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‘Alison Lapper Pregnant’ is a portrait of disabled artist Alison Lapper when she was eight months pregnant. It has been carved from white marble, weighs 13 tonnes and stands 3.55 metres high.

Ken Livingstone, Mayor of London, said: “I love ‘Alison Lapper Pregnant’. It is a bold, modern and complex work that challenges peoples’ notions of beauty and disability. It also questions our assumptions of who should be the subject of a statue or memorial. One of the most valuable aspects of the Fourth Plinth is that it gets people thinking and debating about the place and value of public art. It forms an integral part of my vision for Trafalgar Square which is to be a vibrant, accessible space that is the symbolic as well as literal heart of London.”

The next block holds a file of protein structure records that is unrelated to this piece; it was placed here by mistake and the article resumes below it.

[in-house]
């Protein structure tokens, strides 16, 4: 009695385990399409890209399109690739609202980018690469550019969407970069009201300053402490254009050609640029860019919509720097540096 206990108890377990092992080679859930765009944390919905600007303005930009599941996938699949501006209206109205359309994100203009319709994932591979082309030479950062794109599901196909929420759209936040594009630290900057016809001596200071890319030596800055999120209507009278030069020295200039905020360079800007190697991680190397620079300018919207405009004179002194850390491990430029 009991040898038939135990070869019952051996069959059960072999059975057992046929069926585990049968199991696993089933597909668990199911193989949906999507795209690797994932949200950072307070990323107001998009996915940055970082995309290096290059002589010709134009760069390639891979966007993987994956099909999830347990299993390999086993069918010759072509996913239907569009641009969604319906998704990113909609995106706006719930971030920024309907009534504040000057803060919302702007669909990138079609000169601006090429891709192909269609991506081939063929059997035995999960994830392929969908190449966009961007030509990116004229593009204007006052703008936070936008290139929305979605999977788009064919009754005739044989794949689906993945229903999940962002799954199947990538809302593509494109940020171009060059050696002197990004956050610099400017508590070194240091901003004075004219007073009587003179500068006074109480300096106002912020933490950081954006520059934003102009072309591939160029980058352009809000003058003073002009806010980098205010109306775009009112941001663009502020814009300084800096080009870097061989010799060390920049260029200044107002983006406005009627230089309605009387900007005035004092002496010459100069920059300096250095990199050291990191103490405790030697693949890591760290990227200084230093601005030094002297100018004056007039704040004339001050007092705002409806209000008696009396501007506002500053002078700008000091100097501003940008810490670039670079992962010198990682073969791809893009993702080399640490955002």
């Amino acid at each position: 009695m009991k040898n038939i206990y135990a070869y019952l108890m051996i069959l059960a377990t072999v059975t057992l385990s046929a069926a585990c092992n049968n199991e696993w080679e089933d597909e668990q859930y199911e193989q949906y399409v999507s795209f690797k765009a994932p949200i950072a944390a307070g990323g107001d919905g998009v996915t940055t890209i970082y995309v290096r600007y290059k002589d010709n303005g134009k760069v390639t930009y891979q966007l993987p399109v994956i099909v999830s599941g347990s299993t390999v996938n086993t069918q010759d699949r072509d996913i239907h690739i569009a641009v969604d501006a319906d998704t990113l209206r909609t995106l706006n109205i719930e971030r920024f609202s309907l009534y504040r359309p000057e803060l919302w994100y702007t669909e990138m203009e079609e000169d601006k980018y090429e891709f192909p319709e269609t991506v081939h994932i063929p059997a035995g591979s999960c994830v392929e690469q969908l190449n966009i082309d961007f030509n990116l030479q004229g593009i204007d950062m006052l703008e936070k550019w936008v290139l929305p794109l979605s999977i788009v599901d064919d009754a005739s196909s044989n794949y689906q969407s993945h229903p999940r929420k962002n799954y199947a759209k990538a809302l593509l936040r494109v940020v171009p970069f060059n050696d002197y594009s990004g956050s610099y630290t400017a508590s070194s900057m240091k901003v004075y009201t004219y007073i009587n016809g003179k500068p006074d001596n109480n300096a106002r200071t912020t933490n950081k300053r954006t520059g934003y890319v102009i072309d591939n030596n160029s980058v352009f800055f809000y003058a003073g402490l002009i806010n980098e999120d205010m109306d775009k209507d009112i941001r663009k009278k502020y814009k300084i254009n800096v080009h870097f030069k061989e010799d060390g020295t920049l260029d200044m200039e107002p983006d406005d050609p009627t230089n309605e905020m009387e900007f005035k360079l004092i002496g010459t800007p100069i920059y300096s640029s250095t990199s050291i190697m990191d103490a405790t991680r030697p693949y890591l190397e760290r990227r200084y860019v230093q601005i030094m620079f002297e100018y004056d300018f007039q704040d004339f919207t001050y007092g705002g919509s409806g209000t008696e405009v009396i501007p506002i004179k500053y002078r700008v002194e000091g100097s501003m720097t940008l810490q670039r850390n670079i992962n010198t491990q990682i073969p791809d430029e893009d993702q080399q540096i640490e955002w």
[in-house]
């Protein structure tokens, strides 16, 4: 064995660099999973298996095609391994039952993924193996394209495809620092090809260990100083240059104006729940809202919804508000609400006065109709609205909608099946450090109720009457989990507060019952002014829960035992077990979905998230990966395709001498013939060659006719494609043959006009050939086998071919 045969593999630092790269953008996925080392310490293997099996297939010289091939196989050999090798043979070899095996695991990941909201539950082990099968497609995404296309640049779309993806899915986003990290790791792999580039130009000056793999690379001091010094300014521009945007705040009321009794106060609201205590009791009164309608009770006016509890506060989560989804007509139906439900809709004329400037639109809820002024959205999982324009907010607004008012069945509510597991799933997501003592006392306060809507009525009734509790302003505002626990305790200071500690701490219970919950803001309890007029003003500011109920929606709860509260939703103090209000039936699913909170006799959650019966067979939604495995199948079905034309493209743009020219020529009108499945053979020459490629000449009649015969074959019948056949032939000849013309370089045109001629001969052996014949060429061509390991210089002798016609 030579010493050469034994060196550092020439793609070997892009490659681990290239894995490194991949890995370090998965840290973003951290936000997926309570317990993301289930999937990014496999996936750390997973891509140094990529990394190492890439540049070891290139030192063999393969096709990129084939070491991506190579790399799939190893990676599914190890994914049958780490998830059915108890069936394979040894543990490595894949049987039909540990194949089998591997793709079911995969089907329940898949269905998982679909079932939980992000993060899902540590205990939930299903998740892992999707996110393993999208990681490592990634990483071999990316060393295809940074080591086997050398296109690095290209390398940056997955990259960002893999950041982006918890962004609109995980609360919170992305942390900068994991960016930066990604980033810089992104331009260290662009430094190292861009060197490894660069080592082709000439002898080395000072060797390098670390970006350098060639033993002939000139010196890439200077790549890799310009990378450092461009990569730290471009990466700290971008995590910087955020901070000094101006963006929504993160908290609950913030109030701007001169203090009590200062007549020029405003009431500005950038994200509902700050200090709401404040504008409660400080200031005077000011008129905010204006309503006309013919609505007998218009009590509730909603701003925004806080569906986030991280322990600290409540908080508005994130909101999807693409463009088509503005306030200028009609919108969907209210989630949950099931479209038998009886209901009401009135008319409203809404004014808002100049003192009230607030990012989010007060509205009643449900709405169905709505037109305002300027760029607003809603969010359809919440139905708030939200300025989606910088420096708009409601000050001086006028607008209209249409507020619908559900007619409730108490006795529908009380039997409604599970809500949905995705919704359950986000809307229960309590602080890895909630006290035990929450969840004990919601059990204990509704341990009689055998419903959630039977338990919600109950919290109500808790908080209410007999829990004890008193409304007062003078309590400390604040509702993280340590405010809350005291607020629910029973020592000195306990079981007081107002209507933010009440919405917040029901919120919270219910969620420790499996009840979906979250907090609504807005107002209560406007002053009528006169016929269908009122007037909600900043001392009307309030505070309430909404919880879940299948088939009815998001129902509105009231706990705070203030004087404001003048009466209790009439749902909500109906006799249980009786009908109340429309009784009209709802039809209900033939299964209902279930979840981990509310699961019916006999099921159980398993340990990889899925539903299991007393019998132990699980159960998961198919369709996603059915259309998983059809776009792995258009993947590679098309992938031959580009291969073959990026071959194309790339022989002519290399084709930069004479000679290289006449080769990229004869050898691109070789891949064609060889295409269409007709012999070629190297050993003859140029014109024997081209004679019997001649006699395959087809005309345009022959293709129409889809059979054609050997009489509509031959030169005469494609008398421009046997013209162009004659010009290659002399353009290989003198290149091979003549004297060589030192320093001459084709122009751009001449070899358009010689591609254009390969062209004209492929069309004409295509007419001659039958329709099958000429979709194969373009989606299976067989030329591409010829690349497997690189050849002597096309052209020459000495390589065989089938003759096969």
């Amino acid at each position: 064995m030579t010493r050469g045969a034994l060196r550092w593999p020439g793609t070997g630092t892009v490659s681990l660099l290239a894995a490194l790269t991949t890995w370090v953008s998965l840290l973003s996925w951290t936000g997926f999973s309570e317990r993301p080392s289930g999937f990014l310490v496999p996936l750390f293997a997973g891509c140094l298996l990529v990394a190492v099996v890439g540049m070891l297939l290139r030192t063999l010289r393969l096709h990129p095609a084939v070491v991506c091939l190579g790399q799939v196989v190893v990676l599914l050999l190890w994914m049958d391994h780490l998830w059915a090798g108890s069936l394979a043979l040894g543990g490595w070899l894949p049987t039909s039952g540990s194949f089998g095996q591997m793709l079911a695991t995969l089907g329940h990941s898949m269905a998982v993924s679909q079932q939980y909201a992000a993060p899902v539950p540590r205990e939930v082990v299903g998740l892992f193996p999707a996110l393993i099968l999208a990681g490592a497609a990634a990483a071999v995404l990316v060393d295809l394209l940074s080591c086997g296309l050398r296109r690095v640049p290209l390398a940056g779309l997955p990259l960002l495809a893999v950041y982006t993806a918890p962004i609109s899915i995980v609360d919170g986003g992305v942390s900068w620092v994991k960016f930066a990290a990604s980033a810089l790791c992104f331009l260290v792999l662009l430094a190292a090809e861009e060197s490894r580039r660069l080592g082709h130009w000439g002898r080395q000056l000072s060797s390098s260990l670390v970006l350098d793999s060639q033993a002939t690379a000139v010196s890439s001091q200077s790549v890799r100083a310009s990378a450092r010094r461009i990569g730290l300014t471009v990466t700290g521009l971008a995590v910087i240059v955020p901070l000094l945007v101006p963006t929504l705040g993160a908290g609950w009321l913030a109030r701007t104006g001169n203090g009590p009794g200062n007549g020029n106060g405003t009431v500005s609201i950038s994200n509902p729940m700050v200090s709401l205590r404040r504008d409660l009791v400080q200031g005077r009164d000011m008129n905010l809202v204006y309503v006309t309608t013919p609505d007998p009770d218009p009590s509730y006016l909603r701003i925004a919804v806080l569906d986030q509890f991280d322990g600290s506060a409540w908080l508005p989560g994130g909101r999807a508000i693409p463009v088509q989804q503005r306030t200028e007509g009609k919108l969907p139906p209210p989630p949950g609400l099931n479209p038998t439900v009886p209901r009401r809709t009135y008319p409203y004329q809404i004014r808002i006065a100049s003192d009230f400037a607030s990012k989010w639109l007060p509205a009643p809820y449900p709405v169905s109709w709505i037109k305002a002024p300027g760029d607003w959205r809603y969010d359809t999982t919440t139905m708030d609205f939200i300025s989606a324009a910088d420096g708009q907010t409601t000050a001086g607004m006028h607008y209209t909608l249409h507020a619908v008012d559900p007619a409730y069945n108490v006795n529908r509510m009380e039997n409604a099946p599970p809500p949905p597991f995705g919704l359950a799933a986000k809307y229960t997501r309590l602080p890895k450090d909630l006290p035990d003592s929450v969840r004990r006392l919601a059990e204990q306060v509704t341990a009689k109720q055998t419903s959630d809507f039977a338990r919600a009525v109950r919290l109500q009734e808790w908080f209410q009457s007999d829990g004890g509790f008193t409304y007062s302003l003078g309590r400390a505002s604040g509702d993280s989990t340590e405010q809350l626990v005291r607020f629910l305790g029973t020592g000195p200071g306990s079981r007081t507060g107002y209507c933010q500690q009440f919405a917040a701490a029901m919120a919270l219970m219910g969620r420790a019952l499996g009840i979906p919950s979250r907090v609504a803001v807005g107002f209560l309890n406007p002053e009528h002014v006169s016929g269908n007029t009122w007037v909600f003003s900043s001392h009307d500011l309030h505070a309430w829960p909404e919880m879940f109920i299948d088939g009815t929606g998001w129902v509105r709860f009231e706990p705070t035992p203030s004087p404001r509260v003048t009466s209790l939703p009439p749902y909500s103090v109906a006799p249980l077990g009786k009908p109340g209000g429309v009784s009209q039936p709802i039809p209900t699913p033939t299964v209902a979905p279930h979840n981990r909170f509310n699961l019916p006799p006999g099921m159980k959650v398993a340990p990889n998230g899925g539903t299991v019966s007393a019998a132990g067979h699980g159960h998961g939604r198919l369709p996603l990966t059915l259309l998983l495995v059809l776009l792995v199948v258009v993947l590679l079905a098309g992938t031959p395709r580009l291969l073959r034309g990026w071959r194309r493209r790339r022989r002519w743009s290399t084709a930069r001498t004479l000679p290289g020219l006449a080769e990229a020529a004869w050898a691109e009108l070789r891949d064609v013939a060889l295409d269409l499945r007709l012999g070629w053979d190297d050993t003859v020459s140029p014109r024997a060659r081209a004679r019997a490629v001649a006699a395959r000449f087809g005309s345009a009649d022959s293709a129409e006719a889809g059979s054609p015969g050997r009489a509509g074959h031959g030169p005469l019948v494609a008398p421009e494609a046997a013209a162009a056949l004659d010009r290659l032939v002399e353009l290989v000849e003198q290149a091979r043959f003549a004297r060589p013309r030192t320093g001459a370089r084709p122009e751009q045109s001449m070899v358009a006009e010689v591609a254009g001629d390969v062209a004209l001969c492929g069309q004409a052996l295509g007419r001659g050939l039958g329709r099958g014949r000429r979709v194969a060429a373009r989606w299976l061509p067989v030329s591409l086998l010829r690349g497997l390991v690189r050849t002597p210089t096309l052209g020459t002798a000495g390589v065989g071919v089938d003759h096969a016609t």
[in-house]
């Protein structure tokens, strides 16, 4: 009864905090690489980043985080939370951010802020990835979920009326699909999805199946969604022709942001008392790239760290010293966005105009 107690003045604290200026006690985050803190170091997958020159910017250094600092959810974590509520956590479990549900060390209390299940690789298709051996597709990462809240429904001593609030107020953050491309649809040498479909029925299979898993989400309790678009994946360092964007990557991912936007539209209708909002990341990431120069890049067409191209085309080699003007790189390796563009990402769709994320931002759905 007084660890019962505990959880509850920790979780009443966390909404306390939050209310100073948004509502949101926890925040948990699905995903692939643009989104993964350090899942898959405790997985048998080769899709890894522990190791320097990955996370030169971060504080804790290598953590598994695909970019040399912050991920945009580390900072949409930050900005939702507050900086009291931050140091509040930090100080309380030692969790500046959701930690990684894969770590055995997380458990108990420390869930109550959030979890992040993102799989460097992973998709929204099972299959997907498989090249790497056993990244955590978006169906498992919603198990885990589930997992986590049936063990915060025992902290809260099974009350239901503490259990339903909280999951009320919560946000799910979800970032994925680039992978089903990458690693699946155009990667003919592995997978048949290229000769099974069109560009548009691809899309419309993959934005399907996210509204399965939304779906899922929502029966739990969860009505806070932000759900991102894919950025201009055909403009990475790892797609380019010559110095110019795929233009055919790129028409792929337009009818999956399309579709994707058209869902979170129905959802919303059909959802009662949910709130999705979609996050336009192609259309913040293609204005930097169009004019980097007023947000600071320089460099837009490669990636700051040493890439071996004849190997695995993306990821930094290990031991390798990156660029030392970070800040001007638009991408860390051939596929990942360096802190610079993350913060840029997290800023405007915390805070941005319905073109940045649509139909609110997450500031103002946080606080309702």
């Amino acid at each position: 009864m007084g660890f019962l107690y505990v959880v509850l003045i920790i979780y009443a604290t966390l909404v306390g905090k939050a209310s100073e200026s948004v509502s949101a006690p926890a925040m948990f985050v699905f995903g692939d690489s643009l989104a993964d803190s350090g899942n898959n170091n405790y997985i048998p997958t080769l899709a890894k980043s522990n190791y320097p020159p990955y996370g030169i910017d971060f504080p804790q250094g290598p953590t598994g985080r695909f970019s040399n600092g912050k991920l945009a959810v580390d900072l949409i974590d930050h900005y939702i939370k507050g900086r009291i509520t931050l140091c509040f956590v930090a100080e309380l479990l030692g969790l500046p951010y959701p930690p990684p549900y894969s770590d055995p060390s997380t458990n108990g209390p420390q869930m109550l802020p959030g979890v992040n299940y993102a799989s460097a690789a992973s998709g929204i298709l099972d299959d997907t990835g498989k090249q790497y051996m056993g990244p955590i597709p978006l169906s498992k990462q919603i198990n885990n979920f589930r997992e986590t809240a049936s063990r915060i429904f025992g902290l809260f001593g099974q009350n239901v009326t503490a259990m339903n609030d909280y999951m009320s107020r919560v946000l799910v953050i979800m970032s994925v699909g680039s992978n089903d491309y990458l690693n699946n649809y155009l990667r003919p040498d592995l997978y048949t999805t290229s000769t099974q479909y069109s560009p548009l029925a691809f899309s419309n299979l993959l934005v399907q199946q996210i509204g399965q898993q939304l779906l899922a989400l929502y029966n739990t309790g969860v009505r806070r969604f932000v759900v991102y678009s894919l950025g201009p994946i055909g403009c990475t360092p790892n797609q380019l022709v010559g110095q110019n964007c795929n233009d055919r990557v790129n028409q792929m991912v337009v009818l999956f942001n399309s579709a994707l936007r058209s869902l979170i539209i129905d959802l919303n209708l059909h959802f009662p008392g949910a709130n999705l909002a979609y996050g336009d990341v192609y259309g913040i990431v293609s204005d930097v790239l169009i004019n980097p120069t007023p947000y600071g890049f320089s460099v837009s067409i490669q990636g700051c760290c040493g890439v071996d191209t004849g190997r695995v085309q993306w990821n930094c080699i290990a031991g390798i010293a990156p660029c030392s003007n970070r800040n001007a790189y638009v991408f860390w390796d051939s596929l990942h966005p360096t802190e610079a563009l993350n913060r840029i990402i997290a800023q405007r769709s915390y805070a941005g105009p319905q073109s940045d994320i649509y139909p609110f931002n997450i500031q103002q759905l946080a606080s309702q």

Marc Quinn said: “Most public sculpture, especially in the Trafalgar Square and Whitehall areas, is triumphant male statuary. I felt that the Square could do with some femininity, linking with Boudicca near the Houses of Parliament. Alison’s statue could represent a new model of female heroism.”

Alison Lapper, the subject of the piece, said: “I regard it as a modern tribute to femininity, disability and motherhood. It is so rare to see disability in everyday life – let alone naked, pregnant and proud.”

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